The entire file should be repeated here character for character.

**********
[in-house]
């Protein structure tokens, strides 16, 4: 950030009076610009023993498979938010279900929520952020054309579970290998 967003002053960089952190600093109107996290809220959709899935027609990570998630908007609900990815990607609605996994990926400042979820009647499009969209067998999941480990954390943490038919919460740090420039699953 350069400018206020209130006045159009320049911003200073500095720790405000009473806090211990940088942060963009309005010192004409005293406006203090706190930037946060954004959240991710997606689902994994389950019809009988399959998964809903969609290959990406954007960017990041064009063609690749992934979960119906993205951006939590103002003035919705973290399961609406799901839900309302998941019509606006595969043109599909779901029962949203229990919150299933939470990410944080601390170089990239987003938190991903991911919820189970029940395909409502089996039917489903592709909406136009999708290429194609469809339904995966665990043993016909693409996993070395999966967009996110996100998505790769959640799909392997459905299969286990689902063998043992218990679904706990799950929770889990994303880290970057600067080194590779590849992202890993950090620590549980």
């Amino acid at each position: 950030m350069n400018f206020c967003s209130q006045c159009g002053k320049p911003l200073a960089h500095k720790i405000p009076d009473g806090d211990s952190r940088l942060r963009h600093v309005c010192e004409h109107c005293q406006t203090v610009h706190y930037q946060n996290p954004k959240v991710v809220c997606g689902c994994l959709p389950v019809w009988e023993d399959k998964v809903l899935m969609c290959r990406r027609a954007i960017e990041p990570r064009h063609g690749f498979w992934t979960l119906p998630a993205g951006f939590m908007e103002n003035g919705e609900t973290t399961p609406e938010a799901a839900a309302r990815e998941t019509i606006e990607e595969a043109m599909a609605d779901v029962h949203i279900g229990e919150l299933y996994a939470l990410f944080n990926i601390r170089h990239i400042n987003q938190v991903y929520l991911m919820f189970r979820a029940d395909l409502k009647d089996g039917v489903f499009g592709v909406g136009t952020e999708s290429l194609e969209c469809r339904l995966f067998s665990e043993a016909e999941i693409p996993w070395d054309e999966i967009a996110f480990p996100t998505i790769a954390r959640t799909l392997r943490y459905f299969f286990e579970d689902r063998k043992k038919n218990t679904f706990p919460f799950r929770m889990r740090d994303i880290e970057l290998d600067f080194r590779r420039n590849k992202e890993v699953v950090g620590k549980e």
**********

[in-house]
């Protein structure tokens, strides 16, 4: 950030009076610009023993498979938010279900929520952020054309579970290998 967003002053960089952190600093109107996290809220959709899935027609990570998630908007609900990815990607609605996994990926400042979820009647499009969209067998999941480990954390943490038919919460740090420039699953 350069400018206020209130006045159009320049911003200073500095720790405000009473806090211990940088942060963009309005010192004409005293406006203090706190930037946060954004959240991710997606689902994994389950019809009988399959998964809903969609290959990406954007960017990041064009063609690749992934979960119906993205951006939590103002003035919705973290399961609406799901839900309302998941019509606006595969043109599909779901029962949203229990919150299933939470990410944080601390170089990239987003938190991903991911919820189970029940395909409502089996039917489903592709909406136009999708290429194609469809339904995966665990043993016909693409996993070395999966967009996110996100998505790769959640799909392997459905299969286990689902063998043992218990679904706990799950929770889990994303880290970057600067080194590779590849992202890993950090620590549980």
């Amino acid at each position: 950030m350069n400018f206020c967003s209130q006045c159009g002053k320049p911003l200073a960089h500095k720790i405000p009076d009473g806090d211990s952190r940088l942060r963009h600093v309005c010192e004409h109107c005293q406006t203090v610009h706190y930037q946060n996290p954004k959240v991710v809220c997606g689902c994994l959709p389950v019809w009988e023993d399959k998964v809903l899935m969609c290959r990406r027609a954007i960017e990041p990570r064009h063609g690749f498979w992934t979960l119906p998630a993205g951006f939590m908007e103002n003035g919705e609900t973290t399961p609406e938010a799901a839900a309302r990815e998941t019509i606006e990607e595969a043109m599909a609605d779901v029962h949203i279900g229990e919150l299933y996994a939470l990410f944080n990926i601390r170089h990239i400042n987003q938190v991903y929520l991911m919820f189970r979820a029940d395909l409502k009647d089996g039917v489903f499009g592709v909406g136009t952020e999708s290429l194609e969209c469809r339904l995966f067998s665990e043993a016909e999941i693409p996993w070395d054309e999966i967009a996110f480990p996100t998505i790769a954390r959640t799909l392997r943490y459905f299969f286990e579970d689902r063998k043992k038919n218990t679904f706990p919460f799950r929770m889990r740090d994303i880290e970057l290998d600067f080194r590779r420039n590849k992202e890993v699953v950090g620590k549980e």